From Middle English chateren, from earlier cheteren, chiteren (“to twitter, chatter, jabber”), of imitative origin. Compare West Frisian tsjotterje (“to chatter”), Dutch schateren (“chatter”), schetteren, Dutch koeteren (“jabber”), dialectal German kaudern (“to gobble (like a turkey)”), Danish kvidre (“to twitter, chirp”).
chatter (usually uncountable, plural chatters)
- Talk, especially meaningless or unimportant talk.
- Synonyms: chattering, chatting, nattering; see also Thesaurus:chatter
- The sound of talking.
- The vocalisations of a Eurasian magpie, Pica pica.
- The vocalisations of various birds or other animals.
1886, Peter Christen Asbjørnsen, H.L. Brækstad, transl., Folk and Fairy Tales, page 117:
The hare cried and complained of the terrible February cold and the disgusting chatter of the owls[.]
1912, Sir Arthur Conan Doyle, The Lost World, page 114:
At dawn and at sunset the howler monkeys screamed together and the parakeets broke into shrill chatter, but during the hot hours of the day only the full drone of insects, like the beat of a distant surf, filled the ear, while nothing moved amid the solemn vistas of stupendous trunks, fading away into the darkness which held us in.
- 2016, Cornelia F. Mutel, A Sugar Creek Chronicle (page 41)
- The wind rose as the earth darkened, so that fading chatters of woodland animals were countered by the strengthening sounds of waving trees […]
- An intermittent noise, as from vibration.
Proper brake adjustment will help to reduce the chatter.
- (uncountable) In national security, the degree of communication between suspect groups and individuals, used to gauge the degree of expected terrorist activity.
The NSA is concerned about increased chatter between known terror groups.
- (uncountable) The situation where a drill or similar tool vibrates and tears the material rather than cutting it cleanly.
talk, especially meaningless or unimportant talk
- Albanian: bërbëlit (sq)
- Bulgarian: дърдорене (bg) n (dǎrdorene)
- Catalan: xerrameca (ca) f
- Mandarin: 廢話 (zh), 废话 (zh) (fèihuà), 閒話 (zh) or 閑話 (zh), 闲话 (zh) (xiánhuà)
- Dutch: geklets (nl) n, gekwebbel (nl), gebabbel (nl), geouwehoer (nl)
- Finnish: jaarittelu (fi), juttelu (fi), rupattelu (fi), lörpöttely (fi)
- French: jacassement (fr) m, bagou (fr) m
- German: Geplapper (de) n, Gequatsche (de) n, Geschnatter (de) n, Gequake n, Geschwätz (de) n, Gequassel (de) n
- Irish: aighneas m
- Italian: chiacchierio (it) m, chiacchiericcio m
- Japanese: 無駄話 (むだばなし, mudabanashi), 冗言 (じょうげん, jōgen)
- Maori: tarawhete, kōtetetete
- Portuguese: falatório
- Quechua: qasi simi
- Russian: болтовня́ (ru) f (boltovnjá), трёп (ru) m (trjop)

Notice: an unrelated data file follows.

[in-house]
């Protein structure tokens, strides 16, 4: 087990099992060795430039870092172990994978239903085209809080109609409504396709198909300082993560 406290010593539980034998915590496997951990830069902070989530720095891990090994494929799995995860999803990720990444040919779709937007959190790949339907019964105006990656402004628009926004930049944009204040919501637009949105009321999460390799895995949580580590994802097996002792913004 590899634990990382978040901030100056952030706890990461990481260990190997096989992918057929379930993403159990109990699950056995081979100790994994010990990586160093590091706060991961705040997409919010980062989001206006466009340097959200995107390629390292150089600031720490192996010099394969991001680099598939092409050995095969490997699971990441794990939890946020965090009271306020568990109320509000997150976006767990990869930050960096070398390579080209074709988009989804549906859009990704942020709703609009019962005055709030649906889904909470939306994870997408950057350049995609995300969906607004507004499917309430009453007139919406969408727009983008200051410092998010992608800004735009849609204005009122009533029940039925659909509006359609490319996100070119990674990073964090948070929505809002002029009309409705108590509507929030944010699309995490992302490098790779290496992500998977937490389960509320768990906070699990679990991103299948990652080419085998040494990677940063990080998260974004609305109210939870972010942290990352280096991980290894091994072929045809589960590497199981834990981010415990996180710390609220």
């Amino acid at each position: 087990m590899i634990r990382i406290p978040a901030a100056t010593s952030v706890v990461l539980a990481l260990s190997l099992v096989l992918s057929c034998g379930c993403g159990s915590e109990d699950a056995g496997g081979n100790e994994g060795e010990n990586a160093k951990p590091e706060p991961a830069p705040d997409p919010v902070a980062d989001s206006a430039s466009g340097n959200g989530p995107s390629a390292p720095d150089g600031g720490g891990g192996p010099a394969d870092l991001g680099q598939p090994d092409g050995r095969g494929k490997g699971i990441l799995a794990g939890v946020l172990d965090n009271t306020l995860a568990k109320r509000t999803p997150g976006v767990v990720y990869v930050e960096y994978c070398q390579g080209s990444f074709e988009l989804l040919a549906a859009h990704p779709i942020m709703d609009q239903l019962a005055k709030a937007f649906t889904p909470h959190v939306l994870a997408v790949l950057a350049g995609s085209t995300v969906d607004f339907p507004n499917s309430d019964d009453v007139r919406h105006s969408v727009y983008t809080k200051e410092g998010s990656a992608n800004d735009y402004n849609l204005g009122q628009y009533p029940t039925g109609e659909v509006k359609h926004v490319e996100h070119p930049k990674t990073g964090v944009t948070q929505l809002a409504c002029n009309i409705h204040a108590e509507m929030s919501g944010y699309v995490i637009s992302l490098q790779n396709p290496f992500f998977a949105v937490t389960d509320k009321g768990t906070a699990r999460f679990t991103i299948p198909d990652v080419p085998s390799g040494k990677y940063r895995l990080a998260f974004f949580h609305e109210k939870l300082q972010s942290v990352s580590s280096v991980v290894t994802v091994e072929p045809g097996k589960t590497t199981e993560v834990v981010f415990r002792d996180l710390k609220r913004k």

- Scottish Gaelic: goileam m
- Spanish: parloteo (es), cotorreo (es), cháchara (es), palique
- Swedish: babbel (sv) n, pladder (sv) n
- Tocharian B: käskor
- Turkish: çene çalmak (tr), gevezelik (tr)
- Yiddish: פּלוידערײַ f or n (ployderay)
intermittent noise, as from vibration
degree of communication between suspects
- The translations below need to be checked and inserted above into the appropriate translation tables, removing any numbers. Numbers do not necessarily match those in definitions. See instructions at Wiktionary:Entry layout § Translations.
Translations to be checked
chatter (third-person singular simple present chatters, present participle chattering, simple past and past participle chattered)
- (intransitive) To talk idly.
- Synonyms: chat, natter
They knitted and chattered the whole time.
c. 1590–1592, William Shakespeare, “The Taming of the Shrew”, in Mr. William Shakespeares Comedies, Histories, & Tragedies: Published According to the True Originall Copies (First Folio), London: […] Isaac Iaggard, and Ed[ward] Blount, published 1623, OCLC 606515358, [Act IV, scene ii], page 222:
That teacheth trickes eleuen and twentie long, / To tame a ſhrew, and charme her chattering tongue.
- (intransitive) Of teeth, machinery, etc, to make a noise by rapid collisions.
- Synonyms: clatter, knock, (said of an engine) pink
He was so cold that his teeth were chattering.
- To utter sounds which somewhat resemble language, but are inarticulate and indistinct.
- Albanian: bërbëlitje (sq)
- Bulgarian: бъбря (bg) (bǎbrja), дърдоря (bg) (dǎrdorja)
- Danish: plapre, sludre, snakke, hyggesnakke, småsnakke
- Dutch: kletsen (nl), kwebbelen (nl), babbelen (nl), ouwehoeren (nl), over koetjes en kalfjes praten
- Esperanto: babili (eo)
- Finnish: jutella (fi), rupatella, lörpötellä (fi), (colloquial) turista (fi)
- French: jacasser (fr), bavarder (fr)
- German: plaudern (de), schwatzen (de)
- Ancient: στωμύλλω (stōmúllō), λαλέω (laléō), θρυλέω (thruléō), καταστωμύλλομαι (katastōmúllomai)
- Hebrew: קשקש (he)
- Hungarian: cseveg (hu), csacsog (hu), cseverészik (hu)
to utter sounds that are largely inarticulate
chat + -er
chatter (plural chatters)
- One who chats.
- (Internet) A user of chat rooms.
2013, Michael K. Sullivan, Sexual Minorities, page 148:
During the chat sessions, two outreach team members would engage in a conversation about the topic chosen for that event in the main chat room and entice other chatters to join in.